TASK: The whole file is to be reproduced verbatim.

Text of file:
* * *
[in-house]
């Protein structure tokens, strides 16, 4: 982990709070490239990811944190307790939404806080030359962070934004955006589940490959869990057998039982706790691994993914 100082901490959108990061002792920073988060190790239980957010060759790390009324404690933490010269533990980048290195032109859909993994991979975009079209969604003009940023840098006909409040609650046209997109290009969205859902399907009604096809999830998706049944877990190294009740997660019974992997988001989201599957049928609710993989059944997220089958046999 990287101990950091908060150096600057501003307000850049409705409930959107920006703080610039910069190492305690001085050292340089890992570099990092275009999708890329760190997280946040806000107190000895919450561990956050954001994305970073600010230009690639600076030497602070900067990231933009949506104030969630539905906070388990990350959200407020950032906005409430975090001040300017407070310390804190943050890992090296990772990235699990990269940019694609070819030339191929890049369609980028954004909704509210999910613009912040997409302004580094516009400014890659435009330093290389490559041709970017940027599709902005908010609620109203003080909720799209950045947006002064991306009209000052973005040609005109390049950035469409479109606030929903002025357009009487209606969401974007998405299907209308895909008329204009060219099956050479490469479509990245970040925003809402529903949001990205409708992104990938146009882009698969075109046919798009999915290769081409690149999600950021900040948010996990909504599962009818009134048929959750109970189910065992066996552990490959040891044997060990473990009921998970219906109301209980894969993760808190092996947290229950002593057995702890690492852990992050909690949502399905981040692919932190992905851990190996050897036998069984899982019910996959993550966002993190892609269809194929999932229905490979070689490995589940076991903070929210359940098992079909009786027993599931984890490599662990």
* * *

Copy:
[in-house]
């Protein structure tokens, strides 16, 4: 982990709070490239990811944190307790939404806080030359962070934004955006589940490959869990057998039982706790691994993914 100082901490959108990061002792920073988060190790239980957010060759790390009324404690933490010269533990980048290195032109859909993994991979975009079209969604003009940023840098006909409040609650046209997109290009969205859902399907009604096809999830998706049944877990190294009740997660019974992997988001989201599957049928609710993989059944997220089958046999 990287101990950091908060150096600057501003307000850049409705409930959107920006703080610039910069190492305690001085050292340089890992570099990092275009999708890329760190997280946040806000107190000895919450561990956050954001994305970073600010230009690639600076030497602070900067990231933009949506104030969630539905906070388990990350959200407020950032906005409430975090001040300017407070310390804190943050890992090296990772990235699990990269940019694609070819030339191929890049369609980028954004909704509210999910613009912040997409302004580094516009400014890659435009330093290389490559041709970017940027599709902005908010609620109203003080909720799209950045947006002064991306009209000052973005040609005109390049950035469409479109606030929903002025357009009487209606969401974007998405299907209308895909008329204009060219099956050479490469479509990245970040925003809402529903949001990205409708992104990938146009882009698969075109046919798009999915290769081409690149999600950021900040948010996990909504599962009818009134048929959750109970189910065992066996552990490959040891044997060990473990009921998970219906109301209980894969993760808190092996947290229950002593057995702890690492852990992050909690949502399905981040692919932190992905851990190996050897036998069984899982019910996959993550966002993190892609269809194929999932229905490979070689490995589940076991903070929210359940098992079909009786027993599931984890490599662990």